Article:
Long after the debris has been cleared, natural disasters have a lasting effect on those who are left to pick up the pieces.
It can take years for people’s finances to recover, according to a new report from the Urban Institute, a Washington, D.C. think tank.
The report examined credit-bureau data for communities that were hit by a natural disaster from 2011 through the summer of 2014.
The Urban Institute identified these communities by looking for ZIP codes where at least one household had applied for assistance through the Federal Emergency Management Agency’s Individuals and Households Program.
“The combination of devastating natural disasters with financially fragile families can be a recipe for not only short-term financial hardship, but also long-term declines in financial health,” the report’s authors wrote.
“The overall pattern of results also broadly suggests that disasters do more than harm residents; they also widen existing inequalities,” it added.
Here is what the report found:
Disasters have a negative effect on most aspects of people’s financial lives
The negative impacts of natural disasters run the gamut from poor credit scores and debt collections to home foreclosures.
In many cases, these effects increase in magnitude over time following the initial disaster. After Superstorm Sandy, there was an initial 7-point drop in credit scores on average in the year after the storm battered the Northeast. But two years later, credit scores had dropped by an average of 10 points from levels before the hurricane.
The same was true for the share of people who had debt in collections. This segment of the population in areas affected by natural disasters was 5 percentage points larger in the first year following, three years later it was 10 percentage points higher.
Four years after Hurricane Sandy, the average credit score in affected communities had dropped by 10 points.
The disasters themselves don’t directly cause people’s credit profile to worsen or their debt to go unpaid. Rather, these events complicate their lives. A destroyed workplace can disrupt someone’s employment and reduce their wages. Damage to one’s home or belongings creates added costs. As those factors combine, consumers can find it much harder to pay off bills and debt.
Consequently, the financial impact of a natural disaster can get worse over time. Having debt in collections or going into foreclosure will damage a person’s credit score. Having a bad credit score can then make it harder for them to get a new or higher-paying job or to take out a loan to help pay for the recovery.
These people may then need to turn to alternative methods for making ends meet, such as payday loans, which can be costly and further exacerbate their ability to bounce back.
Medium-sized disasters may be worse for people’s finances than major ones
Researchers found that across most measures of financial health, people were worse off in the wake of smaller disasters than they were in the wake of Superstorm Sandy, which caused over $70 billion in damage and ranks as the third costliest storm to ever hit the U.S.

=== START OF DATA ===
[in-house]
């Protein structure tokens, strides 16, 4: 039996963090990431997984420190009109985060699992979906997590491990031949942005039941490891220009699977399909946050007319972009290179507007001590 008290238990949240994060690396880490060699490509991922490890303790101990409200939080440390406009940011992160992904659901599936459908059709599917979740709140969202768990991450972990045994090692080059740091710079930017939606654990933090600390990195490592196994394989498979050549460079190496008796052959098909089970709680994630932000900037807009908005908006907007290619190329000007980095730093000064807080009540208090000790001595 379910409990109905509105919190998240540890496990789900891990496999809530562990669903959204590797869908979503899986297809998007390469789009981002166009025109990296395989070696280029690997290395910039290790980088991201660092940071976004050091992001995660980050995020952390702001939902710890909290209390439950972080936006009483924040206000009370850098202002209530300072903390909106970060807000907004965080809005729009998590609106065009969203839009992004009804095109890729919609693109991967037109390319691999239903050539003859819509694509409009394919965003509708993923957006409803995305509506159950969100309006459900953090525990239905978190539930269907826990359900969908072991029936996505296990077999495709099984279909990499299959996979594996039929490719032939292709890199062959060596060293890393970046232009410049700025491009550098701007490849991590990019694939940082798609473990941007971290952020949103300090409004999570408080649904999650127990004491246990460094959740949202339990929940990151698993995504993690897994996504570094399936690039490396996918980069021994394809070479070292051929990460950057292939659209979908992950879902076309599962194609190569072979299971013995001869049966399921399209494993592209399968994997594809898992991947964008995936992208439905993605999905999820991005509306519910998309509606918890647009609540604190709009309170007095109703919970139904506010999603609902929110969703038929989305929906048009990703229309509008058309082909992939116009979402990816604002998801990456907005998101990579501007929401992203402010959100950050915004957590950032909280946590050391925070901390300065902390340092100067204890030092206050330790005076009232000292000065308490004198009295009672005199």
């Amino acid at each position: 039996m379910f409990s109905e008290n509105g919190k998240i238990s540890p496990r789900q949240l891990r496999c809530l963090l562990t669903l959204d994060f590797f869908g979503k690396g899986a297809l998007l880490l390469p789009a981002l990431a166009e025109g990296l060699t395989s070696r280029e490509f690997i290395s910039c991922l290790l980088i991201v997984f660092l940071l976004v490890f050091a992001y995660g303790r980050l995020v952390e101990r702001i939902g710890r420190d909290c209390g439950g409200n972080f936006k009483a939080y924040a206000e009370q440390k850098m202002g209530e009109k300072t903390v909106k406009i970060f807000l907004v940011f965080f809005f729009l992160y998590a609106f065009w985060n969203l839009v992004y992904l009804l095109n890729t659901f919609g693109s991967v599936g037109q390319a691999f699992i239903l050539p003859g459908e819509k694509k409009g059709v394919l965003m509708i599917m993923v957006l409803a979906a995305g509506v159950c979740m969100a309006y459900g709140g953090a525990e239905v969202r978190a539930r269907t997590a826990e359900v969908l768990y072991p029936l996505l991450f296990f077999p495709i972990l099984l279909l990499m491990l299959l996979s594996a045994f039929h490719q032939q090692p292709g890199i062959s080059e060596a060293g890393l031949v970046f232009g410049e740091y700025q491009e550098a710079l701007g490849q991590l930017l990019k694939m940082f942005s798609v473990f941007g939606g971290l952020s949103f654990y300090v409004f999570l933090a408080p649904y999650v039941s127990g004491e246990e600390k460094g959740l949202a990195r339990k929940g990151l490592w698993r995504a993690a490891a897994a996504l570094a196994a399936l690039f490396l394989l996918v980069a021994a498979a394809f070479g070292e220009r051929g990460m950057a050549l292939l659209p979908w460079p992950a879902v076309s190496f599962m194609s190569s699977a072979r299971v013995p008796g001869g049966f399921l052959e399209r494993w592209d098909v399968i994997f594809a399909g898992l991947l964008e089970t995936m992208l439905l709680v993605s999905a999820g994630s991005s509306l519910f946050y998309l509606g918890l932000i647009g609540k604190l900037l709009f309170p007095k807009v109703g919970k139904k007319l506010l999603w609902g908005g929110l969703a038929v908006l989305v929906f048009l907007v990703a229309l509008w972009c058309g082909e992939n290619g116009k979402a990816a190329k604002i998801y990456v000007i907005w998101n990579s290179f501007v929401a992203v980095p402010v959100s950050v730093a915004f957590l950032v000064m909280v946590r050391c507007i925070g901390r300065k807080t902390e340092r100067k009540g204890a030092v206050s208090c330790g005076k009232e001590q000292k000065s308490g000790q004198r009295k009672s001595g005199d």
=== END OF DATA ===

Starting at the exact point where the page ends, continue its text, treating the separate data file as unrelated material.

“Residents hit by medium-sized disasters may experience greater financial struggles because these disasters do not receive the influx of federal support that large disasters receive,” the authors wrote.
Congress is less likely to appropriate special funds for assistance to these communities than they are for those hit by larger, more destructive events. That’s in spite of the fact that medium-sized disasters on an individual level can be just as troubling as a huge storm or other disaster.
The report’s authors added that more research into this issue was needed, as their analysis of the differing financial impact for medium-sized disasters largely focused on 2014 flooding in Michigan. Because that event hit urban areas with a different socioeconomic makeup than much of the country, other medium-sized disasters may not necessarily lead to the same financial devastation. They also suggested that lawmakers consider broadening the scope of disasters that qualify for additional government assistance.
Disasters can exacerbate existing inequality
While the financial effects of a natural disaster do cut across all income brackets, it’s the people who are already struggling before a catastrophe that suffer the worst financial effects because of it.
For instance, people who had poor credit before a disaster will experience more significant declines as a result. The average credit score among those with initially poor credit dropped by 29 points four years after a medium-sized disaster. Comparatively, the average score for people with initially good credit only declined by 8 points in that time.
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